Helena Waldman lives and works in Berlin.

She applies the result of her studies in the field of gaze by placing the audience next to the stage, twisting perspectives, or erecting a "fourth wall" on the stage. As a result, works such as Vodka Konkav and The Malady of Death, created between 1993 and 1999, received international acclaim. Her pieces after 2000 revolving around political power emerge out of simulated exile and inner immigration situations, as seen in Letters from Tentland, produced in Tehran for six Iranian women, and in return to sender, Waldmann's comment on European immigration policy formulated by six exiled Iranian women.

Her latest production, Burka Bondage can be described as a forced disappearance of the body from society, staging a marathon of lust and pain. All of these works have been creating a worldwide stir as political avant-garde theatre.

About works / performance


BurkaBondage is the passion and pain of two female dancers struggling
for freedom from under the burka, total Islamic coverage, and the
restraints of Japanese bondage. By the apparent antithesis of the two
extremes of exposure and masking, Waldmann follows the binary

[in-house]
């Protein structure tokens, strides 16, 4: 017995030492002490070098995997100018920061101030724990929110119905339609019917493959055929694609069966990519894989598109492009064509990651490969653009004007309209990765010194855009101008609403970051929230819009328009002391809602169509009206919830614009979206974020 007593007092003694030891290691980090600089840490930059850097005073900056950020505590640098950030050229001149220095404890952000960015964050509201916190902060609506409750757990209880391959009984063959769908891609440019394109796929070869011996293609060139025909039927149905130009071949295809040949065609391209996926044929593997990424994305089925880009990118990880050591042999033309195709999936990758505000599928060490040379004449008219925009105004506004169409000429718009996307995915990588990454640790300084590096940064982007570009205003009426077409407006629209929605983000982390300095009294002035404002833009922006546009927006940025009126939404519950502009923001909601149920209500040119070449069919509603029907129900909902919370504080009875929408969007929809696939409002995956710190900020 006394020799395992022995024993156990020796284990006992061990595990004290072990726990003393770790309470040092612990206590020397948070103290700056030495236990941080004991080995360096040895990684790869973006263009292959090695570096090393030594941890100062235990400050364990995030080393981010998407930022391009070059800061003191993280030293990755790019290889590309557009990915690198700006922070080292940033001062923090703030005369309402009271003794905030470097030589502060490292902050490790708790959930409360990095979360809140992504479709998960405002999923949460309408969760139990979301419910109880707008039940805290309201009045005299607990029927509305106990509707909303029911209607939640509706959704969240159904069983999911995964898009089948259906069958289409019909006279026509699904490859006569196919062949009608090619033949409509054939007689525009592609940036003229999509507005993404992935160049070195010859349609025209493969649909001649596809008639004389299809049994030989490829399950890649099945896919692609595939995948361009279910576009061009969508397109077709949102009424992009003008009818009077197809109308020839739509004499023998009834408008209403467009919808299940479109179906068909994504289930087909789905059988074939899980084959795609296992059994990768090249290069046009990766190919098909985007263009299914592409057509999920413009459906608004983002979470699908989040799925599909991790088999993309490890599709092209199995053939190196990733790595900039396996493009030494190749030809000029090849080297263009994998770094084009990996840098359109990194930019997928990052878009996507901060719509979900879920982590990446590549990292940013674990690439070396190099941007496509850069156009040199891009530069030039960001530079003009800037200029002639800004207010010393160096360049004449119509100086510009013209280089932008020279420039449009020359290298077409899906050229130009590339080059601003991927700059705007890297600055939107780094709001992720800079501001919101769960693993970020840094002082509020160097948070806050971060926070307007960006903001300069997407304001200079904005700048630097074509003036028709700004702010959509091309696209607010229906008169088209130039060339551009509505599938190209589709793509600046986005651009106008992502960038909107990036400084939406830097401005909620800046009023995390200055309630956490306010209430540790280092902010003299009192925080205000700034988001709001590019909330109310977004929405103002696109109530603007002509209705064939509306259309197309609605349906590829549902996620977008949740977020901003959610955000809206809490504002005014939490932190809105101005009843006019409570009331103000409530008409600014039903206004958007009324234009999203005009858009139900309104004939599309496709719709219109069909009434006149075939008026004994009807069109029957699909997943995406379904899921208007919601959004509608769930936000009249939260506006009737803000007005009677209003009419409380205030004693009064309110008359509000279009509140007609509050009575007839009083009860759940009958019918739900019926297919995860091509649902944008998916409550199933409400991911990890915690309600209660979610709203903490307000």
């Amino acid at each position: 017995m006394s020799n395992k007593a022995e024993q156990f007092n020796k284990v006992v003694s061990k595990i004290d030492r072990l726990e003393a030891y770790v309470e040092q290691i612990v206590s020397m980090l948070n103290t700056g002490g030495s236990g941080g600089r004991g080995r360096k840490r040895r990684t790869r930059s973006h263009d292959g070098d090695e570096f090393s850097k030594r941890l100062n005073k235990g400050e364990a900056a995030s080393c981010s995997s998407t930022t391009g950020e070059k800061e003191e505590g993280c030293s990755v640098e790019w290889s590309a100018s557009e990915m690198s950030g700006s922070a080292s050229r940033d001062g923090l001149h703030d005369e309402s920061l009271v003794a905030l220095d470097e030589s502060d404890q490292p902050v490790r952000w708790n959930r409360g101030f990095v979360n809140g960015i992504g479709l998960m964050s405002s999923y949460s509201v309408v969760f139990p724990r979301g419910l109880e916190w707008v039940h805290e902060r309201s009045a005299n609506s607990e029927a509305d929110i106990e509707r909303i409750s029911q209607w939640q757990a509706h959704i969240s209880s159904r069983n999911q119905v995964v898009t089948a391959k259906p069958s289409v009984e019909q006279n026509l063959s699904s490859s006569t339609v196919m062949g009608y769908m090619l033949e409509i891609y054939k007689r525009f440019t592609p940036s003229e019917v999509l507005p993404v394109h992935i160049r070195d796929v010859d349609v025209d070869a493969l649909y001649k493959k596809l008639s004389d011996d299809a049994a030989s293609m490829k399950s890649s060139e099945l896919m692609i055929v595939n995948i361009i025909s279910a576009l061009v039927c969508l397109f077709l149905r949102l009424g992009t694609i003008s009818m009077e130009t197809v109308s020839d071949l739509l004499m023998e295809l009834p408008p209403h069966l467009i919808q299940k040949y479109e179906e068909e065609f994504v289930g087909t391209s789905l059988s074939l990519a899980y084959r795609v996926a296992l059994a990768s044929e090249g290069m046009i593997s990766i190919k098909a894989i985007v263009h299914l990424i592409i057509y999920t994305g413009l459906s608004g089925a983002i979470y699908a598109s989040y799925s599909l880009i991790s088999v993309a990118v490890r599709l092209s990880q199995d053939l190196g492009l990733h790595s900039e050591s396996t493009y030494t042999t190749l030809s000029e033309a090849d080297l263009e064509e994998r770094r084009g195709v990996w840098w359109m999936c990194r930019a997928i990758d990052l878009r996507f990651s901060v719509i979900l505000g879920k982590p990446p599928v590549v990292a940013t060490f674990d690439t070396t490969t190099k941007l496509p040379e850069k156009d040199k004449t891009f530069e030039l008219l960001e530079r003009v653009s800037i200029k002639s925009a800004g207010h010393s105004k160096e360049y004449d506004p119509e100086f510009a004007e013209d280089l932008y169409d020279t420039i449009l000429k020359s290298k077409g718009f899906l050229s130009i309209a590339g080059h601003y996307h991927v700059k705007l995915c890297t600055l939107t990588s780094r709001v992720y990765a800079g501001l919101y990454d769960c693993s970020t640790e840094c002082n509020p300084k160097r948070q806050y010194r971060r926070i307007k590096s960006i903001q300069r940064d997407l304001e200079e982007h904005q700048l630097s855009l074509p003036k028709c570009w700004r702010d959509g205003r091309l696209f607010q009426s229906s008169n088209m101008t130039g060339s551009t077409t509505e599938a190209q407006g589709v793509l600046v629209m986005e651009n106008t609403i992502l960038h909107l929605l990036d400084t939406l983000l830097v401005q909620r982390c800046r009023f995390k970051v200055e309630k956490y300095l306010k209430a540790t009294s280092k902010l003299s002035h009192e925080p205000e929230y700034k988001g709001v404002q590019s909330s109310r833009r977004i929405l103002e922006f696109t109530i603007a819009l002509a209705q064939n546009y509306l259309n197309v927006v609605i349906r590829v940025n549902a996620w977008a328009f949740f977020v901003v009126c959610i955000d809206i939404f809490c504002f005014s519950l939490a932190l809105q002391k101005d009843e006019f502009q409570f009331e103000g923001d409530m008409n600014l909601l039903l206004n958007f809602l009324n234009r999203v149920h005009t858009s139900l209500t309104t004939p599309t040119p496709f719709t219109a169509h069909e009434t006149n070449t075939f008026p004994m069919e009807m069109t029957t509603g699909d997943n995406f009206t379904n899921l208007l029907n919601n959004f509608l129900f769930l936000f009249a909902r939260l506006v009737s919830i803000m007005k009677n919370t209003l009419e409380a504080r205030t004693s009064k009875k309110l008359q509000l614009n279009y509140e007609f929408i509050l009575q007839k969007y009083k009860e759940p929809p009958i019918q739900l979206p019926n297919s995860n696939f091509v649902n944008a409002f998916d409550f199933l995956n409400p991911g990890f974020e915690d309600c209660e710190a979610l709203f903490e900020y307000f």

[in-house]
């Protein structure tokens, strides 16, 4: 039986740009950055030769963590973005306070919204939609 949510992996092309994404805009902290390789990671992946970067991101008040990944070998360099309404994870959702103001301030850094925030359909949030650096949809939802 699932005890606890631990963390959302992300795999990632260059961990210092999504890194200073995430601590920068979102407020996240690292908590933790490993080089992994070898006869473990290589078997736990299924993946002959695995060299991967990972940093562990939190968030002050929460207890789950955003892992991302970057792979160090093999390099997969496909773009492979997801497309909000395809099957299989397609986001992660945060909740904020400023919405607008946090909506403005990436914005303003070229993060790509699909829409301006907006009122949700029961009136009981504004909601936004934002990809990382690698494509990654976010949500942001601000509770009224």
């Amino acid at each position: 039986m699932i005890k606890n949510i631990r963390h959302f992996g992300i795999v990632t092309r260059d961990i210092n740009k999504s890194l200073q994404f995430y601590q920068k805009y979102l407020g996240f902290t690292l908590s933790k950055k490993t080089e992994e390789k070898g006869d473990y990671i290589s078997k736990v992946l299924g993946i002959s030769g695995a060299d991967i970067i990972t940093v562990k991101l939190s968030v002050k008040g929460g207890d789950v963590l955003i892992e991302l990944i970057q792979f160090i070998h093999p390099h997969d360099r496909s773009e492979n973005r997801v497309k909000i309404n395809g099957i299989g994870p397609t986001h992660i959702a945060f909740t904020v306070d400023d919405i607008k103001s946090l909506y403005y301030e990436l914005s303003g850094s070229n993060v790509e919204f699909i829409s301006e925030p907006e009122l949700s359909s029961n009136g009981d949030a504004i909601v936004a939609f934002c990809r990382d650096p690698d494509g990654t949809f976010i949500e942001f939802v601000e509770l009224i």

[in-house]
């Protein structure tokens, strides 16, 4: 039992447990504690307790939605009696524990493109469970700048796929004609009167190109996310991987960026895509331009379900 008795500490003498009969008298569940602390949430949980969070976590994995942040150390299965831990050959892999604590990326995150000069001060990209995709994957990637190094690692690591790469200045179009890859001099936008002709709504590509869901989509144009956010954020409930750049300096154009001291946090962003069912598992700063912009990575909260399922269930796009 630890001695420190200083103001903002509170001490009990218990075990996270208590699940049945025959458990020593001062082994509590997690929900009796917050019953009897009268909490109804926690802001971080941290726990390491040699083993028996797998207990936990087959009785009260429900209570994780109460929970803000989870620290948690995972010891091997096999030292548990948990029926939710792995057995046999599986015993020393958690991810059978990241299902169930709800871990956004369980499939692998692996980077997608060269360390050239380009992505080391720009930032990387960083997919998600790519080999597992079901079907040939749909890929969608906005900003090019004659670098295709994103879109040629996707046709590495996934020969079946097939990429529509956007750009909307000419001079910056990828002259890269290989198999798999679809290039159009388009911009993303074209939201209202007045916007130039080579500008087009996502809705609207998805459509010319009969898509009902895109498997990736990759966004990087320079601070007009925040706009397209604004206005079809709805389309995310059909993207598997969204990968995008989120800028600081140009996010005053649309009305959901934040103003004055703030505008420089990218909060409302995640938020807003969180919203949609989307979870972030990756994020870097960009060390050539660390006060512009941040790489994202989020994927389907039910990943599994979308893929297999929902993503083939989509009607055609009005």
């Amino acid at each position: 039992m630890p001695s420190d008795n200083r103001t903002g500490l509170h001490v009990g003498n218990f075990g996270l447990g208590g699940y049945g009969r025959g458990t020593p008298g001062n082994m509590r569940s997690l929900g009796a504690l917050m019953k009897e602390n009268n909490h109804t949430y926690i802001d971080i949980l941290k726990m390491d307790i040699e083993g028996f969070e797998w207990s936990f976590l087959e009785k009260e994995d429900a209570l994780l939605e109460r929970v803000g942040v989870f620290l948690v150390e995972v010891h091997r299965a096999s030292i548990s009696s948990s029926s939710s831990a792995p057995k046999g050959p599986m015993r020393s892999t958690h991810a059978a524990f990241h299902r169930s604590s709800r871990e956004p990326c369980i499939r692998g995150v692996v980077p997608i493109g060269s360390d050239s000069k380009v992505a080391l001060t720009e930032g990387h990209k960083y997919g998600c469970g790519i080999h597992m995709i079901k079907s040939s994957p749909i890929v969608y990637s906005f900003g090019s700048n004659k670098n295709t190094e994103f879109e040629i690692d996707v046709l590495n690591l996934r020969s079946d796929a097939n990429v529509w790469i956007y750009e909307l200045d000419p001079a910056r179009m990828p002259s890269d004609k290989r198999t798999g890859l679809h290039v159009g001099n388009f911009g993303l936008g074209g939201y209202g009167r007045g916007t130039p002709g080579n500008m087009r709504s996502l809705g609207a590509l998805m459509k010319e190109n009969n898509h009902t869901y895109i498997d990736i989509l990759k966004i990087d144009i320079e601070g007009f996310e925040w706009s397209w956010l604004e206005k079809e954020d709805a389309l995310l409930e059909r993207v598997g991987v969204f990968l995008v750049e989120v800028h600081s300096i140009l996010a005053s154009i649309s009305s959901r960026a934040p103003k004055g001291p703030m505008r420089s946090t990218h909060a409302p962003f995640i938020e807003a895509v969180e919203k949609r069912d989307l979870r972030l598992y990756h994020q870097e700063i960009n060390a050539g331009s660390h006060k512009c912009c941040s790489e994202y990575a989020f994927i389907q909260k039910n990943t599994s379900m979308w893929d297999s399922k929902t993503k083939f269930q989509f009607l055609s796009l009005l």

logic of power and powerlessness, pain and pleasure through to its
culmination in a West-Eastern yearning for freedom and self-release.

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Letters from Tentland

In Iran, Waldmann caused a political sensation with a company of dancing tents: Letters from Tentland is the first piece by a foreign female choreographer to be staged in Iran for more than thirty years. It carries a post-modernist, in many ways ironically-broken movement language into an ultra conservative arts industry in which stage dance has been taboo for 25 years. It dares to bare emotions in a dictatorship of belief where theatre is normally a static table discussion.


return to sender

Here, necessity is the mother of nimbleness, which is the reason why Waldmann's pieces are amongst the most important current political works in dance. The Iranian Letters from Tentland were now overwritten, answered and sent return to sender by exiled Iranian women. So statements were transformed into answers by return mail. The bodies of the female performers disappear in the tents, but you can feel their inner tension. In this piece as response, the dance is about the supposed liberties of exile. For the exiled, the tent is a symbol of their unstable lives and also a piece of home which they cannot rid themselves of. They move on the dividing line between the two cultures, and heavily bump into both sides.

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